Saturday, October 26, 2013

conflict resolution

William has developed a love of camouflage and all things military related.  When we were in South Carolina a few months ago, my mother bought him an army helmet and camouflage pants at a thrift store. For school, he picked out a camouflage backpack. When Charlie was recently making a drop-off at the Salvation Army and saw that someone had just turned in a camouflage jacket - he snatched it up for $3.00, and gave it to William.  This week, William dug some money out of his piggy bank to buy dog tags at the school book fair.  For his birthday, I finally caved in and bought him a rainbow laser. Seeing as it was camouflage, I thought that it completed his ensemble, nicely.


Today, William, dressed from head to toe in his military gear, climbed in to the back of Charlie's truck and set up a bunker. He had his backpack loaded with various supplies and rations, and he was curled up with a good book - watching over us as we were raking the yard. Soon, some of the neighborhood kids came over to play and William slowly climbed out to join them. He didn't rush out, because he was perfectly happy where he was. But upon my urging, he exited to run around and play with the boys. They retreated down to the creek, and within a few minutes, William came up the hill crying.  One of the boys told him that he looked stupid dressed like an army guy. Wrestling ensued and the boy picked up William's brand new gun and snapped it over his knee.  The gun is still intact, but the hairline crack is obvious. William was crushed.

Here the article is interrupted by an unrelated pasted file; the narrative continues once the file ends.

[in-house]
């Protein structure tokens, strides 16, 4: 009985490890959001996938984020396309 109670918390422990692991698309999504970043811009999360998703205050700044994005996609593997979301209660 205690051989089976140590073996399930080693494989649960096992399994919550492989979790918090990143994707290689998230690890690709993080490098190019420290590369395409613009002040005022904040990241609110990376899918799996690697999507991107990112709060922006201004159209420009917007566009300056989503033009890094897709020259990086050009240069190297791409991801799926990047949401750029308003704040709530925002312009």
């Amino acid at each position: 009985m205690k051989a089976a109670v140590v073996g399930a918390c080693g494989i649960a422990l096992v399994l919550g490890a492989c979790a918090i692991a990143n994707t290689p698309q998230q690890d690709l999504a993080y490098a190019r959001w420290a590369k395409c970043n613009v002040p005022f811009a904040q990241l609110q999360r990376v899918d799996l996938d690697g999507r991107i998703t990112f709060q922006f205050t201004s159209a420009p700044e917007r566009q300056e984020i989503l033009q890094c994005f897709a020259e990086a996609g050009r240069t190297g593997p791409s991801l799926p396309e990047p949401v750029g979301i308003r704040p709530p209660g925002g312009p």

That was more than an hour ago.

Since then, I've talked to the boy and let him know how that toy was William's #1 birthday gift and it is NOT okay to go over to people's houses and break their toys.  I tried to have him apologize to William - but William won't let him come near, without running in the opposite direction.  William has been hiding in his room, crying, while the boy who has moved on from the situation, is running around the yard with the rest of the kids who are all immune to their brother's deep hurt.  I've told William that when he is able, we'll go over and talk to the boy's parents and let them know what happened.  I'm not interested in them replacing the gun (it wasn't that expensive) - but I'd definitely want to know if my child intentionally broke another child's toy. Especially if it was their coveted birthday present.  I've also told William that he has two choices in how to respond.

1. Carry a grudge and cry all day, never forgetting this moment.

Or ...

2. Forgive the boy, go outside and enjoy the beautiful day - and next time, put his favorite toys away.

While he's pondering this advice, I'm wondering if there's something else I should be doing? But what? Send the boy home? Ban him for life from playing in our yard? Tell William to not play with him anymore?  Recognize that kids are kids and kids do things like this and this is how they learn?

William is looking to me to make this situation right. And I'm looking to MY mother. I'm sure I'd know the answer to all of those questions and so much more if my mother was home, but apparently, she's out busy today because all I'm getting is her voicemail.